The Midnite Sound studio in Danville, IL was one of many such operations grinding out obscure garage rock in the mid-'60s. If any of its product is remembered at all, it's the weird rockabilly-cum-garage of Dean Carter, who put out a few singles on the Milky Way label. Carter's legacy is enshrined on another Big Beat release, the Carter anthology Call of the Wild!; Midnite Sound of the Milky Way collects 24 other mid-'60s tracks by different artists recording at Midnite Sound, only four of which were previously released. In some respects this material is run-of-the-mill local garage rock music, but there's enough of a difference and unique character to the Midnite Sound sound to make this worth searching out by some garage aficionados. First, the Midnite Sound studio had weird lo-fi, echoey acoustics that exuded outer space-like amateur mayhem. Second, the performers were, even by the standards of '60s garage rock, untutored and naively strange, creating an uncommercial racket to the best of their limited abilities. Also, Midnite Sound/Milky Way's particular brand of garage music was less British Invasion-influenced than most, with anachronistic echoes of rockabilly and pre-Beatles rock of both the instrumental and vocal varieties. Not too many of the songs here have much substance, but there's some compensation in the outright weirdness of some of them, like the aptly named Kookie Cook's "Workin' Man," with its deranged angry vocal, booming drums, enervating staccato guitars, and happy-go-lucky whistling. Other items of note are the Cobras' 1966 single "Try"/"Goodbye," true kiddie rock as the members were a mere 12-13-years-old; "The Fiery Stomp" by Willie & the Travelaires, paced by the lead vocals of Amish (!) singer Wilbur Miller; and George Jacks' "Love Is Fine" and "Fortunate Child," which have a raw early Beau Brummels-style folk-rock moodiness. The recommended Dean Carter collection Call of the Wild! is a better place to start for getting acquainted with the Midnite Sound/Milky Way legacy, however.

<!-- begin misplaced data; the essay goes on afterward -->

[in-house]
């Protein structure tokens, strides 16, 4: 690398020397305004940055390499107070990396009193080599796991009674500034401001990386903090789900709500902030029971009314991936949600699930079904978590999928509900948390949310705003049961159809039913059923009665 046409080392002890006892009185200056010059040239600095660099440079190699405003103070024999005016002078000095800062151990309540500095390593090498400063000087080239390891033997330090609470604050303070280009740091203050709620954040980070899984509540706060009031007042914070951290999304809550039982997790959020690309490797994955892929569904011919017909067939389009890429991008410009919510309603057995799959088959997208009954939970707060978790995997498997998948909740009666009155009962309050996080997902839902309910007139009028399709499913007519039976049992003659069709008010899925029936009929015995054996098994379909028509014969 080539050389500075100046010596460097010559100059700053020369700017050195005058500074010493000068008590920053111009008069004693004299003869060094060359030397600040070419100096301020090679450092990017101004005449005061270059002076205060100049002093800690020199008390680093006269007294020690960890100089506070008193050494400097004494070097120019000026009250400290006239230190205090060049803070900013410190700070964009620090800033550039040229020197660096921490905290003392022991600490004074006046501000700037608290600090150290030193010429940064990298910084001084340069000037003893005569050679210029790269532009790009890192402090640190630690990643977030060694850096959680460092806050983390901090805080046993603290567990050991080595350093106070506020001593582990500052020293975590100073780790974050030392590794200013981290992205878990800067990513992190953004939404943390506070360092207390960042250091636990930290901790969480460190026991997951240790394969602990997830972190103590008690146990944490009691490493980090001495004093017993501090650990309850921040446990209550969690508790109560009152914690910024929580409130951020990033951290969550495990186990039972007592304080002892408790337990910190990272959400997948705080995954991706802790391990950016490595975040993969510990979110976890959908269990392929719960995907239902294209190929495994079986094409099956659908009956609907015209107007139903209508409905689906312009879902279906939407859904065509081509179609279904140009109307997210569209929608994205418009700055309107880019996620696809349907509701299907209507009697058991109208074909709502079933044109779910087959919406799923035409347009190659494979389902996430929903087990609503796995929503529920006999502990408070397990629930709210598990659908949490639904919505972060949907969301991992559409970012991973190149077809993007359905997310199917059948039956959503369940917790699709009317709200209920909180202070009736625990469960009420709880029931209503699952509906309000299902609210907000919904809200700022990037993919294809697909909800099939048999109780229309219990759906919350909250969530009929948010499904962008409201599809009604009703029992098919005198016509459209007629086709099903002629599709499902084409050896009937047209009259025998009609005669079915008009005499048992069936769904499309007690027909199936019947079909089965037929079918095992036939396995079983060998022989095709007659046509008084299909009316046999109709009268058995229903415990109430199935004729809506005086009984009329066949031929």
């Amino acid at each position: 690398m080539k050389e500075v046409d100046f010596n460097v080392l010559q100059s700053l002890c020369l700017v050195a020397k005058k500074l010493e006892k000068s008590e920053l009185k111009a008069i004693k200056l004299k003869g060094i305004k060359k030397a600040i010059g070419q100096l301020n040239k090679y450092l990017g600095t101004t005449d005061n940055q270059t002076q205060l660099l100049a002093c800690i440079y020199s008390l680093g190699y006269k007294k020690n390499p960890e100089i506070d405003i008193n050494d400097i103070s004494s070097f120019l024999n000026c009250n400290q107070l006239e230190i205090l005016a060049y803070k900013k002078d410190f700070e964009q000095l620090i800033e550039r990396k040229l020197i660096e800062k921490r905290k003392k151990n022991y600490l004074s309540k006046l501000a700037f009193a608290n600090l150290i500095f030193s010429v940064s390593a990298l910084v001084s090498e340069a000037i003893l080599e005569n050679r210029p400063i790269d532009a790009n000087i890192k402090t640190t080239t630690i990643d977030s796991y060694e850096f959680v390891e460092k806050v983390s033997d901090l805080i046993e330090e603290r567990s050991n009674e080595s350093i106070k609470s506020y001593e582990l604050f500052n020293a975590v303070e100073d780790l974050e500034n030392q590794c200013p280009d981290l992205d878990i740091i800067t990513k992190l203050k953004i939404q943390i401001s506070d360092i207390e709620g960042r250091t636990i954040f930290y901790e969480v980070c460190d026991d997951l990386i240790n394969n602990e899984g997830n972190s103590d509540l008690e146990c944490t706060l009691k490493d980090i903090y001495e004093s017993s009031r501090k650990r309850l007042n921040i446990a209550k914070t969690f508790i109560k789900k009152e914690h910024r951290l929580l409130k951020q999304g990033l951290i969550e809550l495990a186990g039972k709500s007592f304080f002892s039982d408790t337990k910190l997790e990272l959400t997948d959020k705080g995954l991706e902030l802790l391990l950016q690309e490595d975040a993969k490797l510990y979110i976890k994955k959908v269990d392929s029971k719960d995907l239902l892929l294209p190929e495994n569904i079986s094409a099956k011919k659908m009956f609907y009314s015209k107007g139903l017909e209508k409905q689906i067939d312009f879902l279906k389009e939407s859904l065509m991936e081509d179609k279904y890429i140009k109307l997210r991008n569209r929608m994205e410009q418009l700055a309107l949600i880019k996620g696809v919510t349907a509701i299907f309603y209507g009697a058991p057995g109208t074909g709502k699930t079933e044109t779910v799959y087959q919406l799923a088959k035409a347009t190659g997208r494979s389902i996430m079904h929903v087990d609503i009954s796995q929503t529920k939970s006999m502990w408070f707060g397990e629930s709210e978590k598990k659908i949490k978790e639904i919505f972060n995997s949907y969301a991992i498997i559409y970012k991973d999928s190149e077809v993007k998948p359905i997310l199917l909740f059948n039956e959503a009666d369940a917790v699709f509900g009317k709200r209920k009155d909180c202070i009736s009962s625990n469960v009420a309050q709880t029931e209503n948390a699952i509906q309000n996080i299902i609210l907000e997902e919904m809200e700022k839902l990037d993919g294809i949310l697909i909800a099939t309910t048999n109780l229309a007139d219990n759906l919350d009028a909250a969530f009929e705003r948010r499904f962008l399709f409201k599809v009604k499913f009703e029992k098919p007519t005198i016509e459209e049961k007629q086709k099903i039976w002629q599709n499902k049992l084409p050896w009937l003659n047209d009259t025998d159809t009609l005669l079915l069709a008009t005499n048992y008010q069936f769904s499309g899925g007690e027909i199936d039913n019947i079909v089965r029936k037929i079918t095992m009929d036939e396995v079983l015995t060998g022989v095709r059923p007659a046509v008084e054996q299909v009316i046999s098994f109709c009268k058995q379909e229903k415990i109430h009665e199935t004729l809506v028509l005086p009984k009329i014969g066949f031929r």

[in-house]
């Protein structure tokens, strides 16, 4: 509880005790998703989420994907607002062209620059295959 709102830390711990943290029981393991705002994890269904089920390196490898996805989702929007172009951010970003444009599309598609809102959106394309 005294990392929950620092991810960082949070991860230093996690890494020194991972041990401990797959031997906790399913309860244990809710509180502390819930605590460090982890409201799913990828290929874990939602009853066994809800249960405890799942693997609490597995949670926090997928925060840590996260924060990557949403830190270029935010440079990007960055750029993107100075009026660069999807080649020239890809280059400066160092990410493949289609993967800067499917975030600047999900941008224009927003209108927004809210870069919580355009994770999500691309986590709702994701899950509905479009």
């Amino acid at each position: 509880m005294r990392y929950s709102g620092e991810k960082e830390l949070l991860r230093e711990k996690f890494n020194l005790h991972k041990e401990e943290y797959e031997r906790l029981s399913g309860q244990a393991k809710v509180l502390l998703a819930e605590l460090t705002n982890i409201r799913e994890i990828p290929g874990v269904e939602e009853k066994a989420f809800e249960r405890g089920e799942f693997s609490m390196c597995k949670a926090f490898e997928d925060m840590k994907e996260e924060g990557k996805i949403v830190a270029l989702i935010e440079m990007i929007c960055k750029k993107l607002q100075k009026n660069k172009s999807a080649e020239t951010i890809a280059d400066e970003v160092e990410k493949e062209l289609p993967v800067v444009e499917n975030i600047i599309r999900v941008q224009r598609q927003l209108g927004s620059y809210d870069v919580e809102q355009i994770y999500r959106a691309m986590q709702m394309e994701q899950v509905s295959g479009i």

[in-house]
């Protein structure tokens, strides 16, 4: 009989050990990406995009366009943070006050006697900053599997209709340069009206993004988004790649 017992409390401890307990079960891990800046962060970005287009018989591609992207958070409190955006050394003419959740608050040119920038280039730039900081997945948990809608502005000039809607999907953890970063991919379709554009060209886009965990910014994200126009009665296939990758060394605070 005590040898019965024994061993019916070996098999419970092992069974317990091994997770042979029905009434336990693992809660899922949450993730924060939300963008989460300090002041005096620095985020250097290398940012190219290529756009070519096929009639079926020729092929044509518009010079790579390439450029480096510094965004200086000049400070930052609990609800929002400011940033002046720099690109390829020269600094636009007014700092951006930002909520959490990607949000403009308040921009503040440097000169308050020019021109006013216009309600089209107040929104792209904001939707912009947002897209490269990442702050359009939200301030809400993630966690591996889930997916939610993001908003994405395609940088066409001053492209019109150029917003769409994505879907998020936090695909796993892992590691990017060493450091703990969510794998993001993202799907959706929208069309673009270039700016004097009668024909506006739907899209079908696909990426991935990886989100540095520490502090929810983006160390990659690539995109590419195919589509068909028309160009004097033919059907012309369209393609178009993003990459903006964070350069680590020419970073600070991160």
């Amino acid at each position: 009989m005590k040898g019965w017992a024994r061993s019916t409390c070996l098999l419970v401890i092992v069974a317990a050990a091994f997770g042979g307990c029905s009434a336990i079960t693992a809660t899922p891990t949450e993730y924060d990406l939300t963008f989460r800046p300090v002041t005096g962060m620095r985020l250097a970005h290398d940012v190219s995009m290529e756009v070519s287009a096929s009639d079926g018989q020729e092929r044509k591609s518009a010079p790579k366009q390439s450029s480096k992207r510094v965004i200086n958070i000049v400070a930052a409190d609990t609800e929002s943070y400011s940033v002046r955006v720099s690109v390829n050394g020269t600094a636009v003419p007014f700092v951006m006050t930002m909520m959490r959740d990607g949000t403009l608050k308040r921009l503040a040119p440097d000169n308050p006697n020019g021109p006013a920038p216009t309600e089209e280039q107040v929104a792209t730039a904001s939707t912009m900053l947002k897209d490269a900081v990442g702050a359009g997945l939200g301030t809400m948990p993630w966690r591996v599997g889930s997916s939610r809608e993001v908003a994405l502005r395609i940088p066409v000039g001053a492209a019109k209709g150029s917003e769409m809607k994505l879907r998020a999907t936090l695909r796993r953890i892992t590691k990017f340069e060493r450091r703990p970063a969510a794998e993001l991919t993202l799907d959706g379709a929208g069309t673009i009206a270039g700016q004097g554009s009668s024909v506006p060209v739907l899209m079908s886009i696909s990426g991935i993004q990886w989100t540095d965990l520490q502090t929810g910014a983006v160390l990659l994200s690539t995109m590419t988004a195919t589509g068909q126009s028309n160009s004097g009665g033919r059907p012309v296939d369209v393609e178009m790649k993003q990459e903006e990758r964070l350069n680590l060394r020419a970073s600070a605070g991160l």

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AllMusic Review by Richie Unterberger